Jack's Back

No, this isn’t about the 1988 James Spader-Cynthia Gibb Jack the Ripper thriller directed by Rowdy Herrington (whatever happened to him?), although I admit I’m curious to see it after twenty years since its pay TV broadcast.

24: Retribution marks the return of Jack Bauer, the most successful and engaging James Bond derivative ever created for TV, and it’s about bloody time Fox brought back the popular hero after a long, long absence. The winter ’07-08 writer’s strike killed the show’s chances of returning this past January, but after a number of factors were resolved, Bauer was smartly fitted into a standalone 2-hour TV movie that’s far more satisfying than the 6 or 10 minute teasers Fox tacked onto the DVD editions of each season’s DVD debut.

In prior years, the teaser gave us a hook at what was to come in January, but you have to wonder why someone didn’t figure a TV movie was an even better way to grab us. Oh, right. It costs more dough.

In any event, Retribution has Jack hiding out in a pseudo-African nation on the brink of civil war, working at a boy’s school under the protection of an old friend and ex-CTU agent. When the local rebels need more boys for cannon fodder, they head for the boy’s school, and Jack’s efforts to avoid a subpoena handed to him by a U.S. consulate official goes down the river, as the good solider he needs to save the kids, prevent a mini-genocide, and save his friend’s life.

That’s all I’ll say about the film because, while one can argue it’s two episodes edited into feature-length format, it’s also a complete tale that has Jack returning home just as a new conspiracy cover-up is underway prior to the swearing in of America’s first Madame President.

24’s writers have always pounced on topical news reports, and the timing couldn’t be better. Last year’s president was a right wing hardliner who almost launched a global nuclear war, and things in the country were resoundly bad. It was all post-9/11, which meant the show was set in a world where nothing could be trusted because of an omnipotent cloud of fear: nothing and no one could be trusted, and extremism was wrecking the sense of freedom and pursuit of leisure with which everyone had grown up.

If the story arcs work, 24 is essentially gripping, old-time serial tension. Season 1 was perfection in a bottle (amnesia idiocy excepted); Season 2 was less tight but still engaging; Season 3 had one good episode amid dumb peroxide characters jiggling their way through an ineptly run CTU; Season 4 had a half good episode amid wayward tangents and lame plotting designed to trick ardent fans that only made them angrier; Season 5 was shockingly pretty good; and Season 6 was 24 back in high gear. Kudos to those who realize the show was seriously sucking and needed medical help.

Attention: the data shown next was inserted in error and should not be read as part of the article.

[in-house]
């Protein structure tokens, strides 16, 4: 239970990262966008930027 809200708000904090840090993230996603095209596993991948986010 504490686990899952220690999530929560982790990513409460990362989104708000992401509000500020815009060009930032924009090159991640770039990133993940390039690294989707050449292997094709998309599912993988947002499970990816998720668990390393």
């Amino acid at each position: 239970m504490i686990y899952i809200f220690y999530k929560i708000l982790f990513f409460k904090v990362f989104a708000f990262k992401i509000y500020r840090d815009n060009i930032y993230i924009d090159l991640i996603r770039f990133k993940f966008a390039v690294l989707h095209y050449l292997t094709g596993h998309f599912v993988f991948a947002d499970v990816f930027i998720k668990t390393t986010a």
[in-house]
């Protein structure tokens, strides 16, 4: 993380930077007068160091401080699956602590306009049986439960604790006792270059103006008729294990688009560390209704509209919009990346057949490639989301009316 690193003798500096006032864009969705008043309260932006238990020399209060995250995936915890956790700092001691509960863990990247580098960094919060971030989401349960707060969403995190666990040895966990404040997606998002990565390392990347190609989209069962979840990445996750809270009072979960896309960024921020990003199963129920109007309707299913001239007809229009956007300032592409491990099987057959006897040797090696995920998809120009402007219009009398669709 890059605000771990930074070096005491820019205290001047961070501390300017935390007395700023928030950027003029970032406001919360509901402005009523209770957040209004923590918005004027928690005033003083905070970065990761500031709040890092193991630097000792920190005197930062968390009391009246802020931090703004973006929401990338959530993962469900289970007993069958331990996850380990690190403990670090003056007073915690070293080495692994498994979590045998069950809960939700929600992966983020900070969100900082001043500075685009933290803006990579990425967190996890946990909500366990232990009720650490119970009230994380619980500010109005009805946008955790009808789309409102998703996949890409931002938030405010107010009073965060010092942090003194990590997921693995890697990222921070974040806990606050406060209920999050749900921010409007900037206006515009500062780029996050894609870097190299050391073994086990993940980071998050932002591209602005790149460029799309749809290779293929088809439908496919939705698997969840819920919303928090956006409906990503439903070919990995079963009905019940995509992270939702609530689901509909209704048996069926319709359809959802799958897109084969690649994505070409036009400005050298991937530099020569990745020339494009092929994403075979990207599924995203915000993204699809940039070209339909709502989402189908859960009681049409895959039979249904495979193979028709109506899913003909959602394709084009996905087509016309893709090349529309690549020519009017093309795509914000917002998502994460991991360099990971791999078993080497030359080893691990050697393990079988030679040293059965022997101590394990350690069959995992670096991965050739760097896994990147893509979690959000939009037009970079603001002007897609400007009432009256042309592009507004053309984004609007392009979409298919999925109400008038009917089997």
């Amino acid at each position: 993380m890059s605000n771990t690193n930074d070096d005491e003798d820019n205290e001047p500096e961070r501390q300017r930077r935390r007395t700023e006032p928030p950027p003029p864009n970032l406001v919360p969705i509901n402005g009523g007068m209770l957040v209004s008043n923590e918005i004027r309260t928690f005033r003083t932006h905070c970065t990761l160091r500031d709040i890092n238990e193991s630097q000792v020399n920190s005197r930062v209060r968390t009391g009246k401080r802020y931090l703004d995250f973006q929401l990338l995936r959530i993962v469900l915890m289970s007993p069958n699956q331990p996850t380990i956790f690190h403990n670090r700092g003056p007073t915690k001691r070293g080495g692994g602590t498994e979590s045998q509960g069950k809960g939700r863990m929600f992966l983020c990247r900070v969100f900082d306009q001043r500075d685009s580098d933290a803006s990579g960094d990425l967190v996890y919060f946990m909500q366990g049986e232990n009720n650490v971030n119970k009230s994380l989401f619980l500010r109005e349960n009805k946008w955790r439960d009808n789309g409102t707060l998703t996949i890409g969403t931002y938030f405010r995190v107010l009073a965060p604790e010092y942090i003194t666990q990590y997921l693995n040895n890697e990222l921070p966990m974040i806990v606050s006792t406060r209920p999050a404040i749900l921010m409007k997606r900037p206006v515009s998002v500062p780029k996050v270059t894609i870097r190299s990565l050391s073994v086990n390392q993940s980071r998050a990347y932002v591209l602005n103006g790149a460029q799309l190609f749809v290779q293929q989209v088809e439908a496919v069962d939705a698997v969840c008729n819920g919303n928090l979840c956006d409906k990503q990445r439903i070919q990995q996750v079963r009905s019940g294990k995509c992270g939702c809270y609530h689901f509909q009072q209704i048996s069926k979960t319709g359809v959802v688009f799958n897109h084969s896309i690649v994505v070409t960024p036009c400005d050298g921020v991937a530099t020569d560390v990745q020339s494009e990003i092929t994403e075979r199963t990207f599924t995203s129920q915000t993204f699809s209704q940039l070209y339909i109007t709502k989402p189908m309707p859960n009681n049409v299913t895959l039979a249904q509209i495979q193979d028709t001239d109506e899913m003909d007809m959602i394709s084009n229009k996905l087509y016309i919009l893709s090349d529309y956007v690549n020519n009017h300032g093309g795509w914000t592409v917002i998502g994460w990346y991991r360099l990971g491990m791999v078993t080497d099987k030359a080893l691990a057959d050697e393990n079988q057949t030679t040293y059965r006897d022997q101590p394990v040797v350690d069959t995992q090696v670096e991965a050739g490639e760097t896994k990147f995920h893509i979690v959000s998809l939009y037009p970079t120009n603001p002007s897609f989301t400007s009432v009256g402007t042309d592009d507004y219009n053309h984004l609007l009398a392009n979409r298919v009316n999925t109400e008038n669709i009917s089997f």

Retribution is timely because it’s riding on post-election euphoria over a the massive political and emotional shift from Dubya to Obama, and like real-life, occurs prior to the transition to the new administration. The world Madame President will govern has already started with a major crisis (the African civil war) as well as a standard 24 internal cover-up of bad behaviour (illegal arms sales) which could threaten not only her administration, but her efforts to be a popular President in addition to keeping her family safe. As prior seasons of 24 have shown, shrapnel knows no boundaries, and the devastation can include presidential family members, drivers, best friends, or whatever gets in the way of the lunatic fringe. All standard operating procedure for the show’s writers.

Retribution will debut Tuesday on DVD as a standalone release, and will be goosed with, what else, a teaser for the new season, although during Sunday’s broadcast, Fox showed some teaser trailers of the teaser (teasing, isn’t it?) that showed a very alive, albeit scarred, Tony Almeida, to which I can only scream “HOW THE HELL IS THAT POSSIBLE?!?!?!?”

For that, we’ll find out in January, after Xmas and New Year’s celebrations, and after Obama moves from elect to sitting President. Undoubtedly the show’s writers will try and feed off what they feel we’ll be experiencing around then.

Fans of the series will not be disappointed by Retribution, as it’s another star-studded episode of sorts with Robert Carlyle as Bauer’s friend in need, and Jon Voight plays the new selfish scumbag with eyes on perhaps rubbing out a member of Madame President’s close circle. Sean Callery’s score is another punchy mix of electronic rhythms, and the use of split-screens pops up a bit more than in prior seasons. (The effect was heavily minimized after Season 1, although I felt that season’s directors made good use of the feature, and I kind of miss it.)

Director John Cassar handles the tense action scenes with his usual panache for sharply edited mayhem, and he’s brought in another massive contingent of fellow Canadians, which include Gil Bellows (Keep Your Distance), Carly Pope (Young People Fucking), and Colm Feore (who’s American, but has made myriad appearances in Canadian stage, TV, and film productions, including Bon Cop, Bad Cop).

We’ll compact the above review with comments on the DVD’s special features (a screener wasn’t available at the time of writing, so I had to settle for the broadcast version which lacks 10 mins. of additional footage).

And how was the Simpsons’ 24 parody? Mostly meh. The show only came to life when Kiefer Sutherland popped up in the middle, getting a prank call (“Imade Adoody“) from Bart, which sets up the finale and a funny closing line. Most of the show’s gags dealt with bodily functions, odours, fetid yogurt, and Marge racing against time to make a worthy contribution to the school’s annual bake sale.




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